• Summary of the Projected impacts of climate change in Africa

    By 2020, between 75 and 250 million people in Africa are projected to be exposed to increased water stress due to climate change.By 2020, in some countries, yields from rain-fed agriculture could be reduced by up to 50%. Agricultural production, including access to food, in many African countries is projected to be severely compromised. This would further adversely affect food security and exacerbate malnutrition.Towards the end of the 21st century, projected sea level rise will affect low-lying coastal areas with large populations.By 2080, an increase of 5 to 8% of arid and semi-arid land in Africa is projected under a range of climate scenarios.The cost of adaptation could amount to at least 5 to 10% of Gross Domestic Product (GDP).*Source: Report. Summary for Policy Makers, IPCC, 2007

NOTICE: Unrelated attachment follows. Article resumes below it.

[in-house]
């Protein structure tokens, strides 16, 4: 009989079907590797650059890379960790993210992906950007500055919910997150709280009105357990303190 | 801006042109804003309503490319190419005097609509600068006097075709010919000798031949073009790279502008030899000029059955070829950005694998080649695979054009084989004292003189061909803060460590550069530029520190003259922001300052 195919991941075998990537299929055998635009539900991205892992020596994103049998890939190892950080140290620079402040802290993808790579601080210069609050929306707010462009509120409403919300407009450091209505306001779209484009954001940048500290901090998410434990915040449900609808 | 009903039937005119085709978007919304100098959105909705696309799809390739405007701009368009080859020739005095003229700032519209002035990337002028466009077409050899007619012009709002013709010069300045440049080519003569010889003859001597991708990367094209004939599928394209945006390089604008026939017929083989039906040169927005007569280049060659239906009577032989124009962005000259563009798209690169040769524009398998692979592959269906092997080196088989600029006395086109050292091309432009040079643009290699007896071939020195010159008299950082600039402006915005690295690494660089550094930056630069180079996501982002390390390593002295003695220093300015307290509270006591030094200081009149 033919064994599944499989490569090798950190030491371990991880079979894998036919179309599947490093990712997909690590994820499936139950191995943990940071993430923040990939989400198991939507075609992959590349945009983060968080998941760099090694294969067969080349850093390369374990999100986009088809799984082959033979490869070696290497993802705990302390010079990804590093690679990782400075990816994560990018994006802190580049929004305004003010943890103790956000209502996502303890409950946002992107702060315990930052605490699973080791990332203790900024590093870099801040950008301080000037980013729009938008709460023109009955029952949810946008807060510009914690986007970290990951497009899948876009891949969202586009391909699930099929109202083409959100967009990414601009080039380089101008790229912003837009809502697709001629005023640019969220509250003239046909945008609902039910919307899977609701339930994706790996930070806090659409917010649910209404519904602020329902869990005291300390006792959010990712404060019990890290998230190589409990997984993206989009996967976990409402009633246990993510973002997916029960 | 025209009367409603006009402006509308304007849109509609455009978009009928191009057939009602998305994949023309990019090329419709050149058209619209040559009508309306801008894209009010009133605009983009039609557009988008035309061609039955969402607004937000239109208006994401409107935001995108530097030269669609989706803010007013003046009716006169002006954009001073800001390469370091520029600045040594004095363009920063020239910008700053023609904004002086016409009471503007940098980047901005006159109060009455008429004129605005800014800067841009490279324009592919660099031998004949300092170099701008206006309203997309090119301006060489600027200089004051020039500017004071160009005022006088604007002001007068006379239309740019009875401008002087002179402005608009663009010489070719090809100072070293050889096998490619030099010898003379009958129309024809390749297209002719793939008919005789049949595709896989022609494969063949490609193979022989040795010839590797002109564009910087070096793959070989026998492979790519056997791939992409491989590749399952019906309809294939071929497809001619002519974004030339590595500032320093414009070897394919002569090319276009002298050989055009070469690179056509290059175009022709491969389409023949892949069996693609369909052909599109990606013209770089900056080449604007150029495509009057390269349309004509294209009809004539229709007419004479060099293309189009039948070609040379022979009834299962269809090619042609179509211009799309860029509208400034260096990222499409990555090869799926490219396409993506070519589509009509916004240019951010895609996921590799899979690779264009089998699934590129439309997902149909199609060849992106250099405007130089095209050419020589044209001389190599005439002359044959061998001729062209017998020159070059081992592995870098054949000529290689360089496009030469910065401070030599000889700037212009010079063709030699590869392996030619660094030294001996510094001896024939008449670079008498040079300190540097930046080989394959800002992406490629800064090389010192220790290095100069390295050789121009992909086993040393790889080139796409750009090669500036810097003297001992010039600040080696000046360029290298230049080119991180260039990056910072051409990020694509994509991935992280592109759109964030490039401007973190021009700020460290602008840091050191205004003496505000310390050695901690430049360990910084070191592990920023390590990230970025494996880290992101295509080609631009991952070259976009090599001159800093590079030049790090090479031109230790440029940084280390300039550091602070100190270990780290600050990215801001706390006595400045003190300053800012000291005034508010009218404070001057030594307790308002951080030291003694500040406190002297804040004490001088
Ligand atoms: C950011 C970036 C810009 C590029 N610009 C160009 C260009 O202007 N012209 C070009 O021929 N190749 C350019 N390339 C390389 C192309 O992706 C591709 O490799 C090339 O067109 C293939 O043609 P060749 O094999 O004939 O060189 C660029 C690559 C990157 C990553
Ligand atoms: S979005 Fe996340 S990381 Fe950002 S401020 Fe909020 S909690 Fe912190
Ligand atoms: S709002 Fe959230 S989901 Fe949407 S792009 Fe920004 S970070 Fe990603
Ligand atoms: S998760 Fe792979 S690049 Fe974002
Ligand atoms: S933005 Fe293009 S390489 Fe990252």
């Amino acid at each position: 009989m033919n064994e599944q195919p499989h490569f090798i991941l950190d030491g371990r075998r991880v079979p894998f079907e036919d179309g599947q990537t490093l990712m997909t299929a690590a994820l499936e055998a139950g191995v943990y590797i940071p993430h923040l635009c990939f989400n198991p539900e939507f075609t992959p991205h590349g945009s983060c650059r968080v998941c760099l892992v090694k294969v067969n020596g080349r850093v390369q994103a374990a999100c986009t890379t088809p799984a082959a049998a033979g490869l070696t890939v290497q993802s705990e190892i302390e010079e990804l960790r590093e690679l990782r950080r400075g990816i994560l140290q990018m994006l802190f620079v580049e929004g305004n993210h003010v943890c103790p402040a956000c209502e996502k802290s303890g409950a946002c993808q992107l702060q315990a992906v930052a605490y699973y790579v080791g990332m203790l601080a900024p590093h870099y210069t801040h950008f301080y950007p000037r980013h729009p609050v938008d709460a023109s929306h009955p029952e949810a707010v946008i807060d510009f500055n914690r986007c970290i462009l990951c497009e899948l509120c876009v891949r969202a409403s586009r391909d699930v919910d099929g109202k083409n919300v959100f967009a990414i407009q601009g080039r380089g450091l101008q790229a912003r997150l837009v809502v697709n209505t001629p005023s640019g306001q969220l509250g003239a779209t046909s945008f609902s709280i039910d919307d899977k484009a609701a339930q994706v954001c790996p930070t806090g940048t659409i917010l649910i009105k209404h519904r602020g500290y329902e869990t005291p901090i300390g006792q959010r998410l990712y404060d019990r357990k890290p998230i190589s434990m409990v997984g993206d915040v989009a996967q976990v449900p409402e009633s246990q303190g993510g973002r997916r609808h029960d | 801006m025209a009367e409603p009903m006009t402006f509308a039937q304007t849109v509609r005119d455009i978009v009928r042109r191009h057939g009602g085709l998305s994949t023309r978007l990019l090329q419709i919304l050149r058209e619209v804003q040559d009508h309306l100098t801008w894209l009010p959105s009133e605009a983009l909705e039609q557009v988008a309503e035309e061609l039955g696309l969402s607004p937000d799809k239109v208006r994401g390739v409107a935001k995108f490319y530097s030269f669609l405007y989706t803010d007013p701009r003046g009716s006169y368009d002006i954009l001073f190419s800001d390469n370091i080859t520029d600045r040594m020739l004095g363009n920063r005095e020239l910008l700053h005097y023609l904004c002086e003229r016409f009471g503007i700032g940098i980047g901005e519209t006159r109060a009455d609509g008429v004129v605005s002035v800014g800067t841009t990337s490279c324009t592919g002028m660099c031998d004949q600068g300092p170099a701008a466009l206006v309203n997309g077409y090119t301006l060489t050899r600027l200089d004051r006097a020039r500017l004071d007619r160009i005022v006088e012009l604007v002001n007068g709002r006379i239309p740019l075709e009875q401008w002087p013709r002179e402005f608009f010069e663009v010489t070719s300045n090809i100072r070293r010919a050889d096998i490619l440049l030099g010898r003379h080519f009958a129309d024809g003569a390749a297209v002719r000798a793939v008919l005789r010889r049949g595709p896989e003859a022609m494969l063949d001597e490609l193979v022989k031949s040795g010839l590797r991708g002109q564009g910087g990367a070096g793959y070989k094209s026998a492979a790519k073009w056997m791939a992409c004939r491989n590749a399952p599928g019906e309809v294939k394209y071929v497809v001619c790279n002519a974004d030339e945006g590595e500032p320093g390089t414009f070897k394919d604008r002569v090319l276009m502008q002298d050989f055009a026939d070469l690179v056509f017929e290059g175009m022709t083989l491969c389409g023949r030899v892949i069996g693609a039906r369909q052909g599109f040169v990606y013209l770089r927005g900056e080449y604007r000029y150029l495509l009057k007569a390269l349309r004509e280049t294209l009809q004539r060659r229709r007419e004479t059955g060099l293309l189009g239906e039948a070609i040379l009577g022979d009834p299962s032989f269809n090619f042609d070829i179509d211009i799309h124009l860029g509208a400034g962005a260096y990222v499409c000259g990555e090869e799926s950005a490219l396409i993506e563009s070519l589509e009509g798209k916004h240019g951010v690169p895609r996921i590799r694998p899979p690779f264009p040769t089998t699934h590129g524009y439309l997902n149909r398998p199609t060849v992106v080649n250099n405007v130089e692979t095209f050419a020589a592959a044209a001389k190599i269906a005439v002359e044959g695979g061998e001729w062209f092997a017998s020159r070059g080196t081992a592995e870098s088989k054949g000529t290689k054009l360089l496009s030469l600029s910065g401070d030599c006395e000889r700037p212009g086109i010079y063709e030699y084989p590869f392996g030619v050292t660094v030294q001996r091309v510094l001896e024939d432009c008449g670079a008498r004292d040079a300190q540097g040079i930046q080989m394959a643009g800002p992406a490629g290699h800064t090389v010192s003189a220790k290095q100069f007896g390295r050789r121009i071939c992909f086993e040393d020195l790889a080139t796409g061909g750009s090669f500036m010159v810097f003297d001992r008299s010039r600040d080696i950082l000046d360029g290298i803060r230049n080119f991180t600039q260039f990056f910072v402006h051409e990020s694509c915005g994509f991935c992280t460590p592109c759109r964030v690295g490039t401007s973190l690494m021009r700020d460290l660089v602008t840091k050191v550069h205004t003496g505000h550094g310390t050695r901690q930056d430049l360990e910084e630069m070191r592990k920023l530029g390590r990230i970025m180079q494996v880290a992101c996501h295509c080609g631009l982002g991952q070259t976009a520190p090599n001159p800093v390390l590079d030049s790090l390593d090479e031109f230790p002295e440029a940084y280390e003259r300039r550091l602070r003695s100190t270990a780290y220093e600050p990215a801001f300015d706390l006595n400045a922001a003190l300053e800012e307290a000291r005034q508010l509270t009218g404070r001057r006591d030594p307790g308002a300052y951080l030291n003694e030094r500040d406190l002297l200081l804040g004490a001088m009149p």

• 50 yr Climate Change projections*Tylosema genus distribution

  • African Child Wellness StatisticsIt has been estimated that every minute eight under-five children die in sub-Saharan Africa. Two thirds of the under-five deaths in the African Region are due to preventable causes. The chief causes of death are complicated by malnutrition that accounts for one third of all deaths in children under five years. Food insecurity in Africa threatens the lives of millions of vulnerable people.Under nutrition is directly or indirectly responsible for 3.5 million child death every year.Sub-Saharan Africa has one of the highest prevalence of low birth weight ranging from 7-42%.Although the degree to which indirect determinants of death are expressed varies between countries, malnutrition is a critical risk factor in most countries, and nutrition and food security remains a fundamental challenge to child survival.

    *Source: Report. WHO Regional Office for Africa, 2012

  • What are the Southern African regional common issues?Food production-Climate change effectsHealth issuesNutritional issues (child protein deficiencies)Jobs (and jobs creation)*